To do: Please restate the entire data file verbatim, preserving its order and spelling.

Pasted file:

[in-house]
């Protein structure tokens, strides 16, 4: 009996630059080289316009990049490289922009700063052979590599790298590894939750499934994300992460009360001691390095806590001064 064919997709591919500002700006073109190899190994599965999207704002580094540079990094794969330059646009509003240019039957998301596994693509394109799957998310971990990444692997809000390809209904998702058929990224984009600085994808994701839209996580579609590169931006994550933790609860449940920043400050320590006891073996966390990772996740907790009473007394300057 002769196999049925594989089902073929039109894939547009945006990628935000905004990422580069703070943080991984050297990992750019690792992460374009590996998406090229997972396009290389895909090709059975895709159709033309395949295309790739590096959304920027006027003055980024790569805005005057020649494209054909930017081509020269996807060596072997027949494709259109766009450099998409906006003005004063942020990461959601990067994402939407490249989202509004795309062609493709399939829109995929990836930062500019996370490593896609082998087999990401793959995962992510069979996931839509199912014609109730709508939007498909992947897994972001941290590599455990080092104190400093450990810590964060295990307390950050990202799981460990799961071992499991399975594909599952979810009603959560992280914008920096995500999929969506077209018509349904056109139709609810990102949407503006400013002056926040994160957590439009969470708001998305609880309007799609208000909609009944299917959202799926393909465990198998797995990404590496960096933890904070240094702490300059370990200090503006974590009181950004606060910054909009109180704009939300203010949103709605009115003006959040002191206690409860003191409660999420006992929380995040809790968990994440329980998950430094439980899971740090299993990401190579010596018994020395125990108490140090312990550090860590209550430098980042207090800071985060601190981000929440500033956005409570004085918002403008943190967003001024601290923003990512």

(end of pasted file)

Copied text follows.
[in-house]
């Protein structure tokens, strides 16, 4: 009996630059080289316009990049490289922009700063052979590599790298590894939750499934994300992460009360001691390095806590001064 064919997709591919500002700006073109190899190994599965999207704002580094540079990094794969330059646009509003240019039957998301596994693509394109799957998310971990990444692997809000390809209904998702058929990224984009600085994808994701839209996580579609590169931006994550933790609860449940920043400050320590006891073996966390990772996740907790009473007394300057 002769196999049925594989089902073929039109894939547009945006990628935000905004990422580069703070943080991984050297990992750019690792992460374009590996998406090229997972396009290389895909090709059975895709159709033309395949295309790739590096959304920027006027003055980024790569805005005057020649494209054909930017081509020269996807060596072997027949494709259109766009450099998409906006003005004063942020990461959601990067994402939407490249989202509004795309062609493709399939829109995929990836930062500019996370490593896609082998087999990401793959995962992510069979996931839509199912014609109730709508939007498909992947897994972001941290590599455990080092104190400093450990810590964060295990307390950050990202799981460990799961071992499991399975594909599952979810009603959560992280914008920096995500999929969506077209018509349904056109139709609810990102949407503006400013002056926040994160957590439009969470708001998305609880309007799609208000909609009944299917959202799926393909465990198998797995990404590496960096933890904070240094702490300059370990200090503006974590009181950004606060910054909009109180704009939300203010949103709605009115003006959040002191206690409860003191409660999420006992929380995040809790968990994440329980998950430094439980899971740090299993990401190579010596018994020395125990108490140090312990550090860590209550430098980042207090800071985060601190981000929440500033956005409570004085918002403008943190967003001024601290923003990512």